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Periodic inspections and routine maintenance will keep your solar hot water system running efficiently and for a long time. While the overall system can last over 40 years with proper care, active systems have electrical and mechanical parts that will need repairing or replacement before then. Active systems also require more frequent maintenance than passive systems because of the need to check pumps, heat exchangers, temperature sensors, etc. Passive systems are not recommended in cold climates.
Step 6: Installation section suggests sources for finding qualified companies and contractors. These professionals may also conduct system inspections and perform maintenance tasks. Ask your system provider what is required and be sure to read the owner’s manual.
It is recommended you hire a licensed and/or certified contractor, but if you plan on doing the work yourself, the following Inspection List gives you an idea of what is involved for an inspection (taken from the U.S Department of Energy’s Energy Savers website).
Visually check for shading of the collectors during the day (mid-morning, noon, and mid-afternoon) on an annual basis. Any shading can affect performance.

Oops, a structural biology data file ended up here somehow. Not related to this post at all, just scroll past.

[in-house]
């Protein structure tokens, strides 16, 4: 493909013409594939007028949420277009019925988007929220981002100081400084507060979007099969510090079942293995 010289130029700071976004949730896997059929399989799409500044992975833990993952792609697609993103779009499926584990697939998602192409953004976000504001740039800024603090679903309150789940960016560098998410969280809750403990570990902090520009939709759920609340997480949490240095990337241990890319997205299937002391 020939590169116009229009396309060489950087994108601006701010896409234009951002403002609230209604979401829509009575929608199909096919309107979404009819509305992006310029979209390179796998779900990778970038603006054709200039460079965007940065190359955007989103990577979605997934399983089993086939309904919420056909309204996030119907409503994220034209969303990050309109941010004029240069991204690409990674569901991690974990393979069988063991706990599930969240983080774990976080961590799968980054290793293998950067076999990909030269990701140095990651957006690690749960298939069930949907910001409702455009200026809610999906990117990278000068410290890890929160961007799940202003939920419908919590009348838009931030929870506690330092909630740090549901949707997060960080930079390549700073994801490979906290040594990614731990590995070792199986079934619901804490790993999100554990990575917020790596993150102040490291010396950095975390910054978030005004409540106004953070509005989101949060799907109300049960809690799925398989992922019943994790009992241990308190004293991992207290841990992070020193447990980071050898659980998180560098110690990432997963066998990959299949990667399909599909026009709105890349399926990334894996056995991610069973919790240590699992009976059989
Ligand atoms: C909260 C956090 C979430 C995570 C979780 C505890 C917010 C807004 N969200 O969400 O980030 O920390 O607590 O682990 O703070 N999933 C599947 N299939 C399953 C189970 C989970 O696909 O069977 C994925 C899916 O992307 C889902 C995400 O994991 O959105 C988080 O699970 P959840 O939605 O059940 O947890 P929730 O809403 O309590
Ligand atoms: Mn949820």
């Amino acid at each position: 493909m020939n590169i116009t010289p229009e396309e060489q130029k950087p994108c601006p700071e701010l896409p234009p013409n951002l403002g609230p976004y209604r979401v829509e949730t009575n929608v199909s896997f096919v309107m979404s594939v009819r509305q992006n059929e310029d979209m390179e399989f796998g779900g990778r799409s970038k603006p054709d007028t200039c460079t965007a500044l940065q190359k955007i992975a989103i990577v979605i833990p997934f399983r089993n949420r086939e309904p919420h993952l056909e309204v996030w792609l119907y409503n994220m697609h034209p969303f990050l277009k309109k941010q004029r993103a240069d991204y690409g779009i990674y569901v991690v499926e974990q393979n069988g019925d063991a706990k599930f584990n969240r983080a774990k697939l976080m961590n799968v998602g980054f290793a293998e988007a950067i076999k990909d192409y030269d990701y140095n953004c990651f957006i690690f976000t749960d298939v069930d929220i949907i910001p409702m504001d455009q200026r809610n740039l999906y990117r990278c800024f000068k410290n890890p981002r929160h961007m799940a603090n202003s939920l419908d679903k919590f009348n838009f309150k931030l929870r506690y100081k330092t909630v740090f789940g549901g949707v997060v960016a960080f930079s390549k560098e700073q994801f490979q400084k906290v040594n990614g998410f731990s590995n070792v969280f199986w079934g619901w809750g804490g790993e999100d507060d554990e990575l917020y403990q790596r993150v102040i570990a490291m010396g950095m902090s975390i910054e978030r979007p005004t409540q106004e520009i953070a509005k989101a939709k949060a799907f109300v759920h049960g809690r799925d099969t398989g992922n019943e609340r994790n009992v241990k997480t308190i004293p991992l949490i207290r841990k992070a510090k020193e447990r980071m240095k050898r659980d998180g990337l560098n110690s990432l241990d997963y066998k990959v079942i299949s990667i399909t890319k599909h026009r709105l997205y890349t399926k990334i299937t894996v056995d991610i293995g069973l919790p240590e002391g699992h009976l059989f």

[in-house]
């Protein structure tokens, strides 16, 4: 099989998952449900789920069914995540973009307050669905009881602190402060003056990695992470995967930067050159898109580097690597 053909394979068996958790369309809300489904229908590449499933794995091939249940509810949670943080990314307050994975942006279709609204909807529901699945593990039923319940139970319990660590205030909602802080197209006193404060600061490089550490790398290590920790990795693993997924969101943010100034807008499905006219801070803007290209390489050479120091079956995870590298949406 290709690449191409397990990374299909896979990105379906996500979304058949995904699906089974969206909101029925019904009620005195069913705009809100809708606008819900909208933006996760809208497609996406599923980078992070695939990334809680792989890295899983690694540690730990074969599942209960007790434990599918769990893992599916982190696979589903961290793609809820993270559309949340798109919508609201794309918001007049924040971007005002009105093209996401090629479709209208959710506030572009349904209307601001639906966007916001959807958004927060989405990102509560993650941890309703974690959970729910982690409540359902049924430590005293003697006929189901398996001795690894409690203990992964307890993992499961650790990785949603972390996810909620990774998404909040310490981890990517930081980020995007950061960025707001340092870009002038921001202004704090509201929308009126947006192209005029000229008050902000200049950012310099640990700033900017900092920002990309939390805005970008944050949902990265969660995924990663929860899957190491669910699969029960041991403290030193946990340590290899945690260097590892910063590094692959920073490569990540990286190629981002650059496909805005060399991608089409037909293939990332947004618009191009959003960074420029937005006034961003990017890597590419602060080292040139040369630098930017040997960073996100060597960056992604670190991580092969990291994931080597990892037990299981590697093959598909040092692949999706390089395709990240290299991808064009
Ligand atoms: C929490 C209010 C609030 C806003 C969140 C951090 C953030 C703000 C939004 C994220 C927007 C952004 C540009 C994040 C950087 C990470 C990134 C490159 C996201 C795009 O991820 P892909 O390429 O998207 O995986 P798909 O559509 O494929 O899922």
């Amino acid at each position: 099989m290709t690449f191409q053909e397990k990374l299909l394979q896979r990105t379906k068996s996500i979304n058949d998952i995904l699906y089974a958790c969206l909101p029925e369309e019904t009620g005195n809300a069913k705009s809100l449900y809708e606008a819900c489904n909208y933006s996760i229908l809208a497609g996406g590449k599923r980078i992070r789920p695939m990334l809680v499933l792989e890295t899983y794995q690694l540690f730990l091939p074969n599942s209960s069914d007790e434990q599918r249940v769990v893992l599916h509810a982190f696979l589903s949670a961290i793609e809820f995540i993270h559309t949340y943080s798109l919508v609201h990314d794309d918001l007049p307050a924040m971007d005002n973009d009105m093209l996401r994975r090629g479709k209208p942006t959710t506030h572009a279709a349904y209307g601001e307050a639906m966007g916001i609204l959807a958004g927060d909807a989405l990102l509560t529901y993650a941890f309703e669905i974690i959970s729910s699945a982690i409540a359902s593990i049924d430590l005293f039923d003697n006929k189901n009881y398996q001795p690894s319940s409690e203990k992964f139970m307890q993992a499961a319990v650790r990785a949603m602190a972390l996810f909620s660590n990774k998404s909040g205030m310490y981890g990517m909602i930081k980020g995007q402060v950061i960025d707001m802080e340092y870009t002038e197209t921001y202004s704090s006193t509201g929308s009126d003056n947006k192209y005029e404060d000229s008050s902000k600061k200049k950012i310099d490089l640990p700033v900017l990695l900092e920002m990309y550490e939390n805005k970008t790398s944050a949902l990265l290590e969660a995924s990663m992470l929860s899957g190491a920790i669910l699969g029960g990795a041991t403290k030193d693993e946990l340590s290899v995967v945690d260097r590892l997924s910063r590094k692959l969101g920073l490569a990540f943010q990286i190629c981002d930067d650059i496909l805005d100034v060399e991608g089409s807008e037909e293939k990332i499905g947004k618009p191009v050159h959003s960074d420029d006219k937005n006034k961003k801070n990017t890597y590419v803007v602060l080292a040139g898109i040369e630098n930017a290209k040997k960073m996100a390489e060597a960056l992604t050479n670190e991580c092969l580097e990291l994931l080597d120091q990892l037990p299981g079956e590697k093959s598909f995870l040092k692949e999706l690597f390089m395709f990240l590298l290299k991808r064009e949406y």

Collector glazing and seals
Look for cracks in the collector glazing, and check that seals are in good condition. If excessively yellowed, plastic glazing may need to be replaced.
Plumbing and wiring connections
Look for fluid leaks at pipe connections. Most leaks occur immediately after installation. All wiring connections should be tight.
Piping, duct, and wiring insulation
Look for damage or degradation of insulation covering pipes and wiring.
Flashing and sealant around roof penetrations should be in good condition.
Check all nuts and bolts attaching the collectors to any support structures for tightness.
Pressure relief valve
Make sure the valve is not stuck open or closed.
Verify that distribution pumps are operating. Listen to see if they come on when the sun is shining on the collectors after mid-morning. If you can’t hear the pump operating, either the controller or pump has malfunctioned.
Heat transfer fluids
Antifreeze solutions in liquid solar heating collectors need to be replaced periodically. It’s a task best conducted by a qualified technician. If water with a high mineral content (i.e., hard water) is circulated in the collectors, mineral buildup in the piping may need to be removed by adding a de-scaling or mild acidic solution to the water every few years.
Check storage tanks for cracks, leaks, rust, or other signs of corrosion.
National Renewable Energy Laboratory (produced) for the U.S. Department of Energy. (2003, December). A Consumer’s Guide: Heat Your Water with the Sun. DOE/GO-102003-1824.
U.S. Department of Energy. (2010, October). Solar Water Heating System Maintenance and Repair. Retrieved January 25, 2011, from: http://www.energysavers.gov/your_home/water_heating/index.cfm/mytopic=12950